Audio books: Reinventing the art of story-telling in the time of lockdown

Topics Coronavirus | e-book | Lockdown

Audiobooks are a part of pre-bed relaxation routine for some while others use it as a private, screen-free wind-down ritual at the end of the day. Picture Courtesy: Audible
Most of us would recall having listened to tales narrated by our grandmothers, with their expressions and tone of voice bringing alive the characters in the story. Fast-forward to the present times. You're stuck at home due to the lockdown and have to find new ways to keep yourself entertained and raise your spirits as you go about mopping the floor and doing the dishes and laundry. You love reading but simply don't have the bandwidth to pick up a book or pursue any other pasttime. And you're up to the neck with depresssingly repetitive news.

That's where the audio book comes handy. Unlike e-books such as Kindle, these are the kind that simply require you to put on a set of headphones, ear plugs or a high-quality speaker, and soak in on stories and other content delivered on Alexa or Echo, even as you multi-task.

"The primary audience for audiobooks consists of people who want to read more but aren't able to devote the time to it," says Arcopol Chaudhuri, Rights & Backlist Manager, HarperCollins. There is a huge section of people who read English, but are all at sea when it comes to their mother tongue.

 Chaudhuri says such people can now listen to audiobooks in multiple languages, as a whole new world of literature opens up for them. What makes audio effective over e-books is the act of 'passive listening' while travelling, walking or working out at the gym, cooking, or during other chores.

Author Reham Khan feels audio books are a Godsend because people simply skim read and often do not understand the expressions the writer wants to convey. Says Khan, “I come from a family surrounded by books. We are all, including my children, ardent readers of traditional hard copy books. But to keep up with today’s lifestyles, I love the idea of audio books because one can listen when driving or ironing. I read a lot on smart devices too, only because it’s convenient to carry a small phone around. However, to give the eyes some rest, audio books are preferred.”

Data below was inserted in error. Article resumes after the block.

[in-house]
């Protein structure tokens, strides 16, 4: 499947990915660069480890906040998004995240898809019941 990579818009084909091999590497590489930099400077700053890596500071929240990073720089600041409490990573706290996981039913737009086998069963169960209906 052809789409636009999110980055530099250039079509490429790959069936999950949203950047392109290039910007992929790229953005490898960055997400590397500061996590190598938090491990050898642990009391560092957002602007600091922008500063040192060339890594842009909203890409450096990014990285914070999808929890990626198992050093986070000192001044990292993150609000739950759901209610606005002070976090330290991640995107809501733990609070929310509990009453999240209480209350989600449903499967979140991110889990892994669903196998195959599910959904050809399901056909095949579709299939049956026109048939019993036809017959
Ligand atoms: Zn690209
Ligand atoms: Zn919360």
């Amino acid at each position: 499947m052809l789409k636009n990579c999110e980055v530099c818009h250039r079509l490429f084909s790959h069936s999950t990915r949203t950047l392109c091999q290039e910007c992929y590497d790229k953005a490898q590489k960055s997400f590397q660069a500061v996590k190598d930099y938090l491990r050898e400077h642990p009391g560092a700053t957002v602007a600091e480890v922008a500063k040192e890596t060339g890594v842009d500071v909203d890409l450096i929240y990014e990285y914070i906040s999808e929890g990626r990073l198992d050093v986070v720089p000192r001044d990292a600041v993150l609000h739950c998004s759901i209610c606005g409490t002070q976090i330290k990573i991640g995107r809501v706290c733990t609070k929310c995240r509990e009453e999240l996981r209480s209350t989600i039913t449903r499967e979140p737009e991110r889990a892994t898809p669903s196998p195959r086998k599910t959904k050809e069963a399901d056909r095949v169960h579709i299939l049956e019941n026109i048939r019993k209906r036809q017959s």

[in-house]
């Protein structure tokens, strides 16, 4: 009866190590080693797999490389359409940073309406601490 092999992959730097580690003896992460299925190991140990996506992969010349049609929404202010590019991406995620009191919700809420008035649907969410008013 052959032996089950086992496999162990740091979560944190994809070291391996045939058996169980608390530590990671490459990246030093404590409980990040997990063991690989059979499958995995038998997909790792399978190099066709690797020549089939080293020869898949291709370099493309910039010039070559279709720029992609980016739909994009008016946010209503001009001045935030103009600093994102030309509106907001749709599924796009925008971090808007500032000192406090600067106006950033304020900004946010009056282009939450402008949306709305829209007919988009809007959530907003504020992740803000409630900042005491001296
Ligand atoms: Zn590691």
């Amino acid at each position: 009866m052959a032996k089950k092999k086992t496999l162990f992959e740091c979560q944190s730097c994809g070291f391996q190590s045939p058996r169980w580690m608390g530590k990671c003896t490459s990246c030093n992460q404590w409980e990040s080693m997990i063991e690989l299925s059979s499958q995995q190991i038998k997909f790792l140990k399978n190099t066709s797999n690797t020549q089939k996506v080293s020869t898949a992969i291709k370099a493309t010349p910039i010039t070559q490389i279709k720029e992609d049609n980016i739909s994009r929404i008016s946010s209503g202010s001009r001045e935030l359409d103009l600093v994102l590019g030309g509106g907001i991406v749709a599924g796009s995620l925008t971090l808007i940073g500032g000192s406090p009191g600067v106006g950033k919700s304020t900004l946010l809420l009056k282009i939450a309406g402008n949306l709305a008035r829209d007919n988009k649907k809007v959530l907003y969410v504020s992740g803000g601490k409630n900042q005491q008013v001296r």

The only tool that an audio book has apart from words, is voice to create the desired impact. Which is why audio book brands invest a lot in getting the best voiceover artists who can weave the imagery with voice modulation, expression and intonation. The likes of Boman Irani, Konkana Sen Sharma, Neelesh Misra are much sought after. 

"It is imperative that the pitch of the voiceover is in sync with the genre, says Kahanikaar Sudhanshu Rai, who has recorded some audio books. “For instance, in a thriller audiobook, the pitch and baritone need to be deep while in the case of a motivational audiobook, some softness is required. Tonality and voice modulation help in defining and describing characters in a story, and what works for a humorous character cannot work for one full of attitude.”

What's available in the market

India’s audiobook market is dominated by brands such as Amazon’s Audible, Google’s Audiobooks and StoryTel. Typically the books can cost anything between Rs 99 and 599, though they may even go higher in some cases, depending upon the publisher and the reader. Many are free of cost and then there are affordable monthly and annual plans and subscriptions.

Which are the bestsellers in India? At Audible, the current lot includes J K Rowling’s Ke, are quite popular with listeners. 

Creators such as Neelesh Misra, Rasika Dugal, Sorabh Pant and Om Swami have come together to create various shows to keep people active and engaged as they go about doing household chores and other tasks during these difficult circumstances. Audiobooks are also being viewed as a medium for enhancing learning, maintaining morale and motivation, during lockdown.

At StoryTel, the most read titles are Ikigai. Says Yogesh Dashrath, Country Manager, India StoryTel, “While the English listening audiences lean more towards themes of personal development, biographies and business, the most trending genre among Hindi listeners is fiction, romance and biographies.”